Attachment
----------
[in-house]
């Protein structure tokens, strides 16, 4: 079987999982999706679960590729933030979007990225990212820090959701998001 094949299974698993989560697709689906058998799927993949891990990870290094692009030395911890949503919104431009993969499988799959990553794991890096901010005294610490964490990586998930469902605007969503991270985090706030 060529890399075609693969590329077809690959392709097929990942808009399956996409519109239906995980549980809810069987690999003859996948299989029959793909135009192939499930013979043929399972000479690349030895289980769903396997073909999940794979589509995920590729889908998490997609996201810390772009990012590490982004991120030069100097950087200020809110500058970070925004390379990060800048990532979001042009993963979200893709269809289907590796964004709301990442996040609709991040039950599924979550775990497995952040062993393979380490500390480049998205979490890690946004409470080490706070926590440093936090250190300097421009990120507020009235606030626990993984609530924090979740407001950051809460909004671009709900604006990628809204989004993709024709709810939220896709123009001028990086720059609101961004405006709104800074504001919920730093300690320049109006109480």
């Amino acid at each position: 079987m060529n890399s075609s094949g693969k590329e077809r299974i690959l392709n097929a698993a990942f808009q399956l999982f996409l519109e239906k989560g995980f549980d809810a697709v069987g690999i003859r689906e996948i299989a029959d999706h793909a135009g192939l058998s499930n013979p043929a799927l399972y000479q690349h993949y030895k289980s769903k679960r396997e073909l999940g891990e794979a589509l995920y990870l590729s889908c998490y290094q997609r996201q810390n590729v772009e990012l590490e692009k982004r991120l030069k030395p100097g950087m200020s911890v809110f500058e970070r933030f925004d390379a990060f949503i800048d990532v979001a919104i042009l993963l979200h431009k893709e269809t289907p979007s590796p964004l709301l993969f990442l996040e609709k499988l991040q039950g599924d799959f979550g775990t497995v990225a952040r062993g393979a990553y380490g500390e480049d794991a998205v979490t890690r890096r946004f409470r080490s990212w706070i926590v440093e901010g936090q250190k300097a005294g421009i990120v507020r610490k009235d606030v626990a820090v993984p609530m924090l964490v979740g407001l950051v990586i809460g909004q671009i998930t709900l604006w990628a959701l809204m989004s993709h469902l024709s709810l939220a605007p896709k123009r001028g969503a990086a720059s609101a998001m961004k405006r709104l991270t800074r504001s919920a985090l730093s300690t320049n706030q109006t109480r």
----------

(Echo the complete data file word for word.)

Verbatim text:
[in-house]
């Protein structure tokens, strides 16, 4: 079987999982999706679960590729933030979007990225990212820090959701998001 094949299974698993989560697709689906058998799927993949891990990870290094692009030395911890949503919104431009993969499988799959990553794991890096901010005294610490964490990586998930469902605007969503991270985090706030 060529890399075609693969590329077809690959392709097929990942808009399956996409519109239906995980549980809810069987690999003859996948299989029959793909135009192939499930013979043929399972000479690349030895289980769903396997073909999940794979589509995920590729889908998490997609996201810390772009990012590490982004991120030069100097950087200020809110500058970070925004390379990060800048990532979001042009993963979200893709269809289907590796964004709301990442996040609709991040039950599924979550775990497995952040062993393979380490500390480049998205979490890690946004409470080490706070926590440093936090250190300097421009990120507020009235606030626990993984609530924090979740407001950051809460909004671009709900604006990628809204989004993709024709709810939220896709123009001028990086720059609101961004405006709104800074504001919920730093300690320049109006109480």
């Amino acid at each position: 079987m060529n890399s075609s094949g693969k590329e077809r299974i690959l392709n097929a698993a990942f808009q399956l999982f996409l519109e239906k989560g995980f549980d809810a697709v069987g690999i003859r689906e996948i299989a029959d999706h793909a135009g192939l058998s499930n013979p043929a799927l399972y000479q690349h993949y030895k289980s769903k679960r396997e073909l999940g891990e794979a589509l995920y990870l590729s889908c998490y290094q997609r996201q810390n590729v772009e990012l590490e692009k982004r991120l030069k030395p100097g950087m200020s911890v809110f500058e970070r933030f925004d390379a990060f949503i800048d990532v979001a919104i042009l993963l979200h431009k893709e269809t289907p979007s590796p964004l709301l993969f990442l996040e609709k499988l991040q039950g599924d799959f979550g775990t497995v990225a952040r062993g393979a990553y380490g500390e480049d794991a998205v979490t890690r890096r946004f409470r080490s990212w706070i926590v440093e901010g936090q250190k300097a005294g421009i990120v507020r610490k009235d606030v626990a820090v993984p609530m924090l964490v979740g407001l950051v990586i809460g909004q671009i998930t709900l604006w990628a959701l809204m989004s993709h469902l024709s709810l939220a605007p896709k123009r001028g969503a990086a720059s609101a998001m961004k405006r709104l991270t800074r504001s919920a985090l730093s300690t320049n706030q109006t109480r």